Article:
Last updated, June 10, 2012
This annotated list is a work in progress and will be regularly updated. In some cases I’m linking to an article about a project if that best clarifies the context of the initiative in question, but in these instances those articles go on to link back to the main report. The projects are listed in reverse chronological order. I say a bit more about the rationale for inclusions on this list at the bottom of this page.
- Best Practices for Digital Reporting (Columbia Journalism School, research project announced in April, 2012) This project will fund reseach on how new practices and tools affect audiences and newsroom resources, transparency in journalism, and data visualization.
- 10 Best Practices for Twitter for Journalists (Susana Herrera Damas and José Luis Requejo Aleman, 2012) This academic study examines the Twitter accounts of several leading news outlets.
- Copyright, free speech, and the public’s right to know: How journalists think about fair use (Center for Social Media, Washington, 2012) This report is part of a project examining how journalists are dealing with the copyright doctrine of fair use in new and emerging media platforms.
- Collective Work: Best Practices for Collaborative Investigative Reporting (The Investigative Reporting Program at U.C. Berkeley’s Graduate School of Journalism, 2012) An exploratory and, yes, collaborative project. To quote one of the authors: ’The ultimate value of these best practices will be if we view them as a collaborative, open-source document: a starting point for more formalized and smoother collaborating’.
- Best practices in digital accuracy and correction (Canadian Association of Journalists, 2011) A report by the CAJ’s Ethics Advisory Committee that considers new challenges raised by digital publishing.for defining best practices in corrections.
- Open Journalism (Melanie Sill, 2011) A project based on the ‘simple idea’ that ‘It’s time to open up journalism’s processes, not just its outcomes, to more robust and effective interaction with sources, contributors and consumers’.
- Best Practices for Social Media Verification: Some tips and thoughts from the experts (Craig Silverman, 2011) A CJR post that discusses several attempts to progress emerging best practices in social media verification.
- Twitter for Journalists: Engagement and Best Practices (Knight Digital Media Center, June 2011) Excellent example-rich post by Scot Hacker and Ashwin Seshagiri that unravels out of the maxim that Twitter is a social network.
- Best Practices for Bloggers: Dimensions for Consideration (Center for Digital Ethics & Policy, Loyola University, Chicago) This report is based on the premise that ‘Constructing and maintaining a blog, regardless of its genre or style, requires that consequences be considered in the following categories: transparency, attribution, responsibility, face, text, truth, and citizenship.’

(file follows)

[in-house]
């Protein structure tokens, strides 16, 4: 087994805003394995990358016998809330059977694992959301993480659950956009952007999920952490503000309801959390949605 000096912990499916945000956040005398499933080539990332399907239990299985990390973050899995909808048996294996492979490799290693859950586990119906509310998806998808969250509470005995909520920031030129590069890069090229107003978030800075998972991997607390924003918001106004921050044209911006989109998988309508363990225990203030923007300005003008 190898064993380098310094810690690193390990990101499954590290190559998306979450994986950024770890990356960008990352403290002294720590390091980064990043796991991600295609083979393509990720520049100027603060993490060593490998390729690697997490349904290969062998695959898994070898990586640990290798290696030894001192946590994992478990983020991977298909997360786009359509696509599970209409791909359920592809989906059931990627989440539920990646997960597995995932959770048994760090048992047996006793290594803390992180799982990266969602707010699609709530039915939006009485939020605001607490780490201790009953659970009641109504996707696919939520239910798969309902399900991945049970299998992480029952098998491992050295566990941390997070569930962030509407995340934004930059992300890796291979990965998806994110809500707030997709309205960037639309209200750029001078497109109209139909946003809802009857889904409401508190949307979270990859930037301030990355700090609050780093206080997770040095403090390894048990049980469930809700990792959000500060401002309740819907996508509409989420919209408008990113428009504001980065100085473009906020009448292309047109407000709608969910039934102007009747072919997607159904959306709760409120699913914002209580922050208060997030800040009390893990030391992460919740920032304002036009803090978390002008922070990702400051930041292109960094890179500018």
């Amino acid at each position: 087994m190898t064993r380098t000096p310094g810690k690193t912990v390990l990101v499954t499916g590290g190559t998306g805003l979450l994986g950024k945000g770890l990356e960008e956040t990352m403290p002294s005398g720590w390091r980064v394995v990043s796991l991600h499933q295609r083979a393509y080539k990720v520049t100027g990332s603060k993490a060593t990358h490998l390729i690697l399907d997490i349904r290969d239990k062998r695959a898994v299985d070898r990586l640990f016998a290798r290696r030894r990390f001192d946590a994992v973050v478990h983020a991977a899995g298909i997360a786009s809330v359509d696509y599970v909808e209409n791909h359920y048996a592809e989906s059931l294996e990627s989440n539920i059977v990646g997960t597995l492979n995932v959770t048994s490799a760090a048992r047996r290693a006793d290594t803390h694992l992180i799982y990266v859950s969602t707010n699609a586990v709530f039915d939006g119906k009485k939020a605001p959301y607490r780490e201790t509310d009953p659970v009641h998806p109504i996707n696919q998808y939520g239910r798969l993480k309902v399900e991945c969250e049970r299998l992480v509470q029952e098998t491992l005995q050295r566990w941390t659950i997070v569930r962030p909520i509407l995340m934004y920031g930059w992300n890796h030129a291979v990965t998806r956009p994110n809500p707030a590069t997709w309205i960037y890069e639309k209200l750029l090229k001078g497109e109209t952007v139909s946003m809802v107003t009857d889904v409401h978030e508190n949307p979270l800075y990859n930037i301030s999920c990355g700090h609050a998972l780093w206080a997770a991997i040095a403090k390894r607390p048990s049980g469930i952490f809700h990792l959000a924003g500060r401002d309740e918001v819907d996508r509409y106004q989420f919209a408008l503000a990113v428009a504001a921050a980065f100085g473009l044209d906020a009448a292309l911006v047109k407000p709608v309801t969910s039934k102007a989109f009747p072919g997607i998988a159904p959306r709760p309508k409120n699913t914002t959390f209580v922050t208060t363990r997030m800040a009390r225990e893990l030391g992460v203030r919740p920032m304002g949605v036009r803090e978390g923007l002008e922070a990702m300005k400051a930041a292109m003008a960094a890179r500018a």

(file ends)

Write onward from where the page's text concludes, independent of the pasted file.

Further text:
- Standard: Suicide reporting (Australian Press Council, 2011) This report, which concluded that ‘general reporting and comment on issues relating to suicide can be of substantial public benefit’, has stimulated debate about responsible media coverage of what has often been a taboo issue in Australia.
- 10 Best Practices for Social Media: Helpful Guidelines for News Organizations (American Society of News Editors, 2010-11) The guidelines in this report, which were offered ’as a framework to help editors form their own policies’, have provoked a lively discussion.
- Ethics of Unpublishing (Canadian Association of Journalists, 2010) This report explores how best to deal with requests to remove online content and offers 10 recommended best practices.
- Scan and analysis of Best Practices in digital journalism in and outside of U.S. public broadcasting (Center for Social Media,Washington D.C. 2009) As well as outlining a series of best practices categories and this impressively researched report recommends two areas for further study: emerging business models and impact measurement for digital journalism.
- Reporting diversity project (Australian Department of Immigration and Citizenship, 2007) A partnership of universities and media organizations developed curricula/professional development resources for current and future journalists to inform the reporting of multicultural issues and events.
The projects listed above differ considerably in scale, ranging from blog posts to large-scale research initiatives. I’ve included them if I consider they match most of the criteria I’ve outlined in the discussion in this blog’s about page, and in this conference paper - in short, if they’re opening up the discussion of how to address issues that arise with emerging practices in digital journalism. Some of the reports listed above aren’t specifically badged “best practices”, but are serving that purpose in all but name. Conversely, I’m not automatically including every post or project that uses the term “best practices” in its title. For instance I would be unlikely to draw attention to a report entitled ‘Best Practices in Preventing Web Traffic from Bleeding to Rival Sites’ (I’ve checked and it doesn’t exist – yet).